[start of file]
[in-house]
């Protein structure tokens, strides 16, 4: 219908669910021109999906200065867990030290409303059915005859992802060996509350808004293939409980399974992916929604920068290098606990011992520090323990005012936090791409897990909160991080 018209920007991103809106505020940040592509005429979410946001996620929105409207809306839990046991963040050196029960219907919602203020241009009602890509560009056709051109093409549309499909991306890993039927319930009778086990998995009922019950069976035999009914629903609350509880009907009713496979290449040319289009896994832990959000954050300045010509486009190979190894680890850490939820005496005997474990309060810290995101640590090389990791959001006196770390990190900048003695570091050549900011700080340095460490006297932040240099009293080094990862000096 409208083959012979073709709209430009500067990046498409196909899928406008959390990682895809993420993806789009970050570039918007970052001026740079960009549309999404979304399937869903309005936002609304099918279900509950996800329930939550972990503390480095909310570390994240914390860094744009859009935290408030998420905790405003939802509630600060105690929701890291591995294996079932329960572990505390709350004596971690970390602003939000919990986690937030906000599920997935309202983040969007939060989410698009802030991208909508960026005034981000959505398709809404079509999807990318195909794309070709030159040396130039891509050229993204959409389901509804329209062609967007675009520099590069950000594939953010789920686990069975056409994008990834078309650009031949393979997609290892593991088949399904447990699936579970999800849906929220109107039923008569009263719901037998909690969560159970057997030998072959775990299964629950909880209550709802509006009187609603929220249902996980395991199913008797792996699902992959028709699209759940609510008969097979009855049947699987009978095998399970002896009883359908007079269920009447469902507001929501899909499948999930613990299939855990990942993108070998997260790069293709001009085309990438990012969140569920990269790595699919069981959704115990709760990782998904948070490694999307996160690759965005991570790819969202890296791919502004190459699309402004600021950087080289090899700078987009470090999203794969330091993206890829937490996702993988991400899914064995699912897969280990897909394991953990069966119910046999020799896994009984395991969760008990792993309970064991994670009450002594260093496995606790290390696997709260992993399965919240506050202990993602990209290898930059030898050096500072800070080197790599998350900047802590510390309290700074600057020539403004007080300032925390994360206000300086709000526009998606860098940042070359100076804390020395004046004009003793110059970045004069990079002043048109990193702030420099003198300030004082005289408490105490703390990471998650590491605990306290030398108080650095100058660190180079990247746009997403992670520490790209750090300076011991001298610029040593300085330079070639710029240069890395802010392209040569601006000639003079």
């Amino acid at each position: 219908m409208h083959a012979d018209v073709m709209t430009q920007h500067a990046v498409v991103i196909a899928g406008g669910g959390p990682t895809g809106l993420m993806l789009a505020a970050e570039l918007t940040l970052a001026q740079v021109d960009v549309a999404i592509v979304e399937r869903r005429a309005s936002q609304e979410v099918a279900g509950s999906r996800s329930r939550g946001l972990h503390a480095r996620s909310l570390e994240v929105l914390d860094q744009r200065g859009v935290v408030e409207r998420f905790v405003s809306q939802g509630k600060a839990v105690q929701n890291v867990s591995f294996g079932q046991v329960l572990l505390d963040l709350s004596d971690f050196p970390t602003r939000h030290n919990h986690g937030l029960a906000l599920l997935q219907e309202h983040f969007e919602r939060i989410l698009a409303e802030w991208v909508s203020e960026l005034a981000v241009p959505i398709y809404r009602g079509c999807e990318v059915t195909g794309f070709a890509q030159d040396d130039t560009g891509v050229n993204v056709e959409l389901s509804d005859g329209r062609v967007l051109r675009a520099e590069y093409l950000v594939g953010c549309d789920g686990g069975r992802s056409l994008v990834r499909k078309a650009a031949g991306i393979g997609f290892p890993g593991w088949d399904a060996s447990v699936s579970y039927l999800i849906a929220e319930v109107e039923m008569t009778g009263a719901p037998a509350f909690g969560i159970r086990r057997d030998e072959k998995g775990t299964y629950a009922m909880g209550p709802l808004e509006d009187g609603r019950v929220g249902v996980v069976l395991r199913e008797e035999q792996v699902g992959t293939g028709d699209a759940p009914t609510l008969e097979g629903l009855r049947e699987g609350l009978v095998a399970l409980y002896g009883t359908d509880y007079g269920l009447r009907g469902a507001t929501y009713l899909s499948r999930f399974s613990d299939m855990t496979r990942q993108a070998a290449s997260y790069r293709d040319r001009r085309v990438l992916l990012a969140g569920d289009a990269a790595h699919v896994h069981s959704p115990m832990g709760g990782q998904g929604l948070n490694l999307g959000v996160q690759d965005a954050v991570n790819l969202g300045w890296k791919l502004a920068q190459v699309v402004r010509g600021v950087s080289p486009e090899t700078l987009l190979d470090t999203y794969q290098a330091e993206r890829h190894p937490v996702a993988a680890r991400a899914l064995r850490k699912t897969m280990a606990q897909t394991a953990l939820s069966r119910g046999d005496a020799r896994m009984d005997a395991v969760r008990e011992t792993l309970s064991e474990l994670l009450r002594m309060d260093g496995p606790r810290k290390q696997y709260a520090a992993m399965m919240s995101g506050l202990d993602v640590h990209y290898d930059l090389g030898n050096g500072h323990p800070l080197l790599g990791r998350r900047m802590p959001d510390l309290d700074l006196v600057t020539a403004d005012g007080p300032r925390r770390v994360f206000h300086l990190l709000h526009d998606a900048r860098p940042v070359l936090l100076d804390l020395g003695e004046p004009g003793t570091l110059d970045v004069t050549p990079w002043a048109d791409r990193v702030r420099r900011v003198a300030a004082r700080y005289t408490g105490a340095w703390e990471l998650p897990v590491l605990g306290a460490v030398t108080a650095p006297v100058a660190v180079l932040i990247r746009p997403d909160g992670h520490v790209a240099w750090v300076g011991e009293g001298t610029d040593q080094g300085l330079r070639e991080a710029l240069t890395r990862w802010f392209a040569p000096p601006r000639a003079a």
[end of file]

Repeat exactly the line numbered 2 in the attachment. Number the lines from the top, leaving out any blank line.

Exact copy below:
């Protein structure tokens, strides 16, 4: 219908669910021109999906200065867990030290409303059915005859992802060996509350808004293939409980399974992916929604920068290098606990011992520090323990005012936090791409897990909160991080 018209920007991103809106505020940040592509005429979410946001996620929105409207809306839990046991963040050196029960219907919602203020241009009602890509560009056709051109093409549309499909991306890993039927319930009778086990998995009922019950069976035999009914629903609350509880009907009713496979290449040319289009896994832990959000954050300045010509486009190979190894680890850490939820005496005997474990309060810290995101640590090389990791959001006196770390990190900048003695570091050549900011700080340095460490006297932040240099009293080094990862000096 409208083959012979073709709209430009500067990046498409196909899928406008959390990682895809993420993806789009970050570039918007970052001026740079960009549309999404979304399937869903309005936002609304099918279900509950996800329930939550972990503390480095909310570390994240914390860094744009859009935290408030998420905790405003939802509630600060105690929701890291591995294996079932329960572990505390709350004596971690970390602003939000919990986690937030906000599920997935309202983040969007939060989410698009802030991208909508960026005034981000959505398709809404079509999807990318195909794309070709030159040396130039891509050229993204959409389901509804329209062609967007675009520099590069950000594939953010789920686990069975056409994008990834078309650009031949393979997609290892593991088949399904447990699936579970999800849906929220109107039923008569009263719901037998909690969560159970057997030998072959775990299964629950909880209550709802509006009187609603929220249902996980395991199913008797792996699902992959028709699209759940609510008969097979009855049947699987009978095998399970002896009883359908007079269920009447469902507001929501899909499948999930613990299939855990990942993108070998997260790069293709001009085309990438990012969140569920990269790595699919069981959704115990709760990782998904948070490694999307996160690759965005991570790819969202890296791919502004190459699309402004600021950087080289090899700078987009470090999203794969330091993206890829937490996702993988991400899914064995699912897969280990897909394991953990069966119910046999020799896994009984395991969760008990792993309970064991994670009450002594260093496995606790290390696997709260992993399965919240506050202990993602990209290898930059030898050096500072800070080197790599998350900047802590510390309290700074600057020539403004007080300032925390994360206000300086709000526009998606860098940042070359100076804390020395004046004009003793110059970045004069990079002043048109990193702030420099003198300030004082005289408490105490703390990471998650590491605990306290030398108080650095100058660190180079990247746009997403992670520490790209750090300076011991001298610029040593300085330079070639710029240069890395802010392209040569601006000639003079």